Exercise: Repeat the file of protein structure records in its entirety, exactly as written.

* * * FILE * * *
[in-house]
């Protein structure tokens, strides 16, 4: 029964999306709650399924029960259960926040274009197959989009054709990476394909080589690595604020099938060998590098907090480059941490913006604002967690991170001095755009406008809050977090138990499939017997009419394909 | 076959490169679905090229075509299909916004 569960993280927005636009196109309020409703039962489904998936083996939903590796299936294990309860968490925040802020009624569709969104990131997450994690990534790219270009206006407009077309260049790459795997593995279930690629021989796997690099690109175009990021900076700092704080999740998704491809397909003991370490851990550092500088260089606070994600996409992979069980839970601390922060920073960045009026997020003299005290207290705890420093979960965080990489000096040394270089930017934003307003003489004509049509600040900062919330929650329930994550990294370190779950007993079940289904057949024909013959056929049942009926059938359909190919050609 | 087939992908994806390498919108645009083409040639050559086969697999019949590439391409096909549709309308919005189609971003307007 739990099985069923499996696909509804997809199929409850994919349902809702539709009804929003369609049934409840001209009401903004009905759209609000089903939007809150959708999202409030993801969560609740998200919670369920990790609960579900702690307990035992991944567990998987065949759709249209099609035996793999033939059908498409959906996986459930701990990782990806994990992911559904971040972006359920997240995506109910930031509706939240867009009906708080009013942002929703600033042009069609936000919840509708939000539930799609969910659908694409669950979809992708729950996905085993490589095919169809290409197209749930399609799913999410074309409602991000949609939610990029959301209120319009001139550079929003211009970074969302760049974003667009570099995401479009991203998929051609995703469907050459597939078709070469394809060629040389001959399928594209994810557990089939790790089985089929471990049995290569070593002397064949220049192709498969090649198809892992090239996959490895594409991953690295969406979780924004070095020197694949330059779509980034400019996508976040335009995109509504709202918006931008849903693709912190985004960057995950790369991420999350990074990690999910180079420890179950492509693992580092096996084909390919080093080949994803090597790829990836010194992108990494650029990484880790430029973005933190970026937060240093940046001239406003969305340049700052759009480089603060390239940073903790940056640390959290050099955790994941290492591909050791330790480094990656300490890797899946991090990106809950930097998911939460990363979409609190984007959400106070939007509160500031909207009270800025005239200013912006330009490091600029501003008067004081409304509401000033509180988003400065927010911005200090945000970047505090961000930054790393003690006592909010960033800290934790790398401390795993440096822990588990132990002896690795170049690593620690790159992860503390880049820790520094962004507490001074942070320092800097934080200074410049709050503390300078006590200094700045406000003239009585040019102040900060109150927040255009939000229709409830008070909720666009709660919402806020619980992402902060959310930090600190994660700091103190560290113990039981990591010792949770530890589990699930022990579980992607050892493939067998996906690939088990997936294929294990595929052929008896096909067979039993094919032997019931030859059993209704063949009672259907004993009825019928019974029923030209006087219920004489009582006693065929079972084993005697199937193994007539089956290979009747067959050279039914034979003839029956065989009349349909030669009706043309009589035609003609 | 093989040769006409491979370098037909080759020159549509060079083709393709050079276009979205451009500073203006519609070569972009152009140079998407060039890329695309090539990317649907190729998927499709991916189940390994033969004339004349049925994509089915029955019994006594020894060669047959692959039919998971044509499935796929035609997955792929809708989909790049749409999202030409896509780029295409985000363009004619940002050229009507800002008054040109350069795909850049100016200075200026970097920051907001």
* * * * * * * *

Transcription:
[in-house]
């Protein structure tokens, strides 16, 4: 029964999306709650399924029960259960926040274009197959989009054709990476394909080589690595604020099938060998590098907090480059941490913006604002967690991170001095755009406008809050977090138990499939017997009419394909 | 076959490169679905090229075509299909916004 569960993280927005636009196109309020409703039962489904998936083996939903590796299936294990309860968490925040802020009624569709969104990131997450994690990534790219270009206006407009077309260049790459795997593995279930690629021989796997690099690109175009990021900076700092704080999740998704491809397909003991370490851990550092500088260089606070994600996409992979069980839970601390922060920073960045009026997020003299005290207290705890420093979960965080990489000096040394270089930017934003307003003489004509049509600040900062919330929650329930994550990294370190779950007993079940289904057949024909013959056929049942009926059938359909190919050609 | 087939992908994806390498919108645009083409040639050559086969697999019949590439391409096909549709309308919005189609971003307007 739990099985069923499996696909509804997809199929409850994919349902809702539709009804929003369609049934409840001209009401903004009905759209609000089903939007809150959708999202409030993801969560609740998200919670369920990790609960579900702690307990035992991944567990998987065949759709249209099609035996793999033939059908498409959906996986459930701990990782990806994990992911559904971040972006359920997240995506109910930031509706939240867009009906708080009013942002929703600033042009069609936000919840509708939000539930799609969910659908694409669950979809992708729950996905085993490589095919169809290409197209749930399609799913999410074309409602991000949609939610990029959301209120319009001139550079929003211009970074969302760049974003667009570099995401479009991203998929051609995703469907050459597939078709070469394809060629040389001959399928594209994810557990089939790790089985089929471990049995290569070593002397064949220049192709498969090649198809892992090239996959490895594409991953690295969406979780924004070095020197694949330059779509980034400019996508976040335009995109509504709202918006931008849903693709912190985004960057995950790369991420999350990074990690999910180079420890179950492509693992580092096996084909390919080093080949994803090597790829990836010194992108990494650029990484880790430029973005933190970026937060240093940046001239406003969305340049700052759009480089603060390239940073903790940056640390959290050099955790994941290492591909050791330790480094990656300490890797899946991090990106809950930097998911939460990363979409609190984007959400106070939007509160500031909207009270800025005239200013912006330009490091600029501003008067004081409304509401000033509180988003400065927010911005200090945000970047505090961000930054790393003690006592909010960033800290934790790398401390795993440096822990588990132990002896690795170049690593620690790159992860503390880049820790520094962004507490001074942070320092800097934080200074410049709050503390300078006590200094700045406000003239009585040019102040900060109150927040255009939000229709409830008070909720666009709660919402806020619980992402902060959310930090600190994660700091103190560290113990039981990591010792949770530890589990699930022990579980992607050892493939067998996906690939088990997936294929294990595929052929008896096909067979039993094919032997019931030859059993209704063949009672259907004993009825019928019974029923030209006087219920004489009582006693065929079972084993005697199937193994007539089956290979009747067959050279039914034979003839029956065989009349349909030669009706043309009589035609003609 | 093989040769006409491979370098037909080759020159549509060079083709393709050079276009979205451009500073203006519609070569972009152009140079998407060039890329695309090539990317649907190729998927499709991916189940390994033969004339004349049925994509089915029955019994006594020894060669047959692959039919998971044509499935796929035609997955792929809708989909790049749409999202030409896509780029295409985000363009004619940002050229009507800002008054040109350069795909850049100016200075200026970097920051907001």